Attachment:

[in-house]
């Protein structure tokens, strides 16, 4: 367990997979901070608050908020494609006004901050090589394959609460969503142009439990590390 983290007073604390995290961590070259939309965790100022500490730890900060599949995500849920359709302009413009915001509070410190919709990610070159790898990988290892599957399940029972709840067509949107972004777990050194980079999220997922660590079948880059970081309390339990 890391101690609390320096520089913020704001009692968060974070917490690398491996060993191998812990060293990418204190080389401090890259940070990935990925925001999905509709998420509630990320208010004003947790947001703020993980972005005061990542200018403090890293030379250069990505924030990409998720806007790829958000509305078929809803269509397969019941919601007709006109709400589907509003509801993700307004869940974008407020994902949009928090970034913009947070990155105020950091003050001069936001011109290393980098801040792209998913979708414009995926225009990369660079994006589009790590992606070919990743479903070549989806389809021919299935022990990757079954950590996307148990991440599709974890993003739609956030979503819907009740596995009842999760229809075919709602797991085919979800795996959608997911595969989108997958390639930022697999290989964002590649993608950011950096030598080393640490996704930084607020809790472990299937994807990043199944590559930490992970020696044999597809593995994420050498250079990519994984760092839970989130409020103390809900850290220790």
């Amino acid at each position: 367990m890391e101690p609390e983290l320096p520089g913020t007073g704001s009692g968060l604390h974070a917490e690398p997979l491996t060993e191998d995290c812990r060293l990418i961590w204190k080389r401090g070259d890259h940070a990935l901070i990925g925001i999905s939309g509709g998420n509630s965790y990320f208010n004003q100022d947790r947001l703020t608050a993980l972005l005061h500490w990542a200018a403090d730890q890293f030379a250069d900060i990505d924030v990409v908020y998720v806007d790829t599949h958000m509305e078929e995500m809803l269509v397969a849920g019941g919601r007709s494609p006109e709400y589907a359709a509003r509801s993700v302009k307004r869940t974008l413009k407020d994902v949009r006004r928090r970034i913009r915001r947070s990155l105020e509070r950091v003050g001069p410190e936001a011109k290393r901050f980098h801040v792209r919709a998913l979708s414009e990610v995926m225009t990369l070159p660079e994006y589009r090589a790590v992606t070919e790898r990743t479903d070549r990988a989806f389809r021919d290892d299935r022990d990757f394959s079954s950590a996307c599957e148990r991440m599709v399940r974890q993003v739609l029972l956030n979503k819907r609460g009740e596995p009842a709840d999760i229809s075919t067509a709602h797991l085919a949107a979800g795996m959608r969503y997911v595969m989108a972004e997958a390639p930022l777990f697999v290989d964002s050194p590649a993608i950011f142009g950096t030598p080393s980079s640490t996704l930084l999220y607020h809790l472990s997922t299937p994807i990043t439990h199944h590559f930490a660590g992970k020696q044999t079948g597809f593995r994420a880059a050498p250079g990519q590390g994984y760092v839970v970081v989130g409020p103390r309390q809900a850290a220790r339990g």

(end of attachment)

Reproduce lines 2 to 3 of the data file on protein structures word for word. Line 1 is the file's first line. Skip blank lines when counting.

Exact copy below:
């Protein structure tokens, strides 16, 4: 367990997979901070608050908020494609006004901050090589394959609460969503142009439990590390 983290007073604390995290961590070259939309965790100022500490730890900060599949995500849920359709302009413009915001509070410190919709990610070159790898990988290892599957399940029972709840067509949107972004777990050194980079999220997922660590079948880059970081309390339990 890391101690609390320096520089913020704001009692968060974070917490690398491996060993191998812990060293990418204190080389401090890259940070990935990925925001999905509709998420509630990320208010004003947790947001703020993980972005005061990542200018403090890293030379250069990505924030990409998720806007790829958000509305078929809803269509397969019941919601007709006109709400589907509003509801993700307004869940974008407020994902949009928090970034913009947070990155105020950091003050001069936001011109290393980098801040792209998913979708414009995926225009990369660079994006589009790590992606070919990743479903070549989806389809021919299935022990990757079954950590996307148990991440599709974890993003739609956030979503819907009740596995009842999760229809075919709602797991085919979800795996959608997911595969989108997958390639930022697999290989964002590649993608950011950096030598080393640490996704930084607020809790472990299937994807990043199944590559930490992970020696044999597809593995994420050498250079990519994984760092839970989130409020103390809900850290220790």
């Amino acid at each position: 367990m890391e101690p609390e983290l320096p520089g913020t007073g704001s009692g968060l604390h974070a917490e690398p997979l491996t060993e191998d995290c812990r060293l990418i961590w204190k080389r401090g070259d890259h940070a990935l901070i990925g925001i999905s939309g509709g998420n509630s965790y990320f208010n004003q100022d947790r947001l703020t608050a993980l972005l005061h500490w990542a200018a403090d730890q890293f030379a250069d900060i990505d924030v990409v908020y998720v806007d790829t599949h958000m509305e078929e995500m809803l269509v397969a849920g019941g919601r007709s494609p006109e709400y589907a359709a509003r509801s993700v302009k307004r869940t974008l413009k407020d994902v949009r006004r928090r970034i913009r915001r947070s990155l105020e509070r950091v003050g001069p410190e936001a011109k290393r901050f980098h801040v792209r919709a998913l979708s414009e990610v995926m225009t990369l070159p660079e994006y589009r090589a790590v992606t070919e790898r990743t479903d070549r990988a989806f389809r021919d290892d299935r022990d990757f394959s079954s950590a996307c599957e148990r991440m599709v399940r974890q993003v739609l029972l956030n979503k819907r609460g009740e596995p009842a709840d999760i229809s075919t067509a709602h797991l085919a949107a979800g795996m959608r969503y997911v595969m989108a972004e997958a390639p930022l777990f697999v290989d964002s050194p590649a993608i950011f142009g950096t030598p080393s980079s640490t996704l930084l999220y607020h809790l472990s997922t299937p994807i990043t439990h199944h590559f930490a660590g992970k020696q044999t079948g597809f593995r994420a880059a050498p250079g990519q590390g994984y760092v839970v970081v989130g409020p103390r309390q809900a850290a220790r339990g």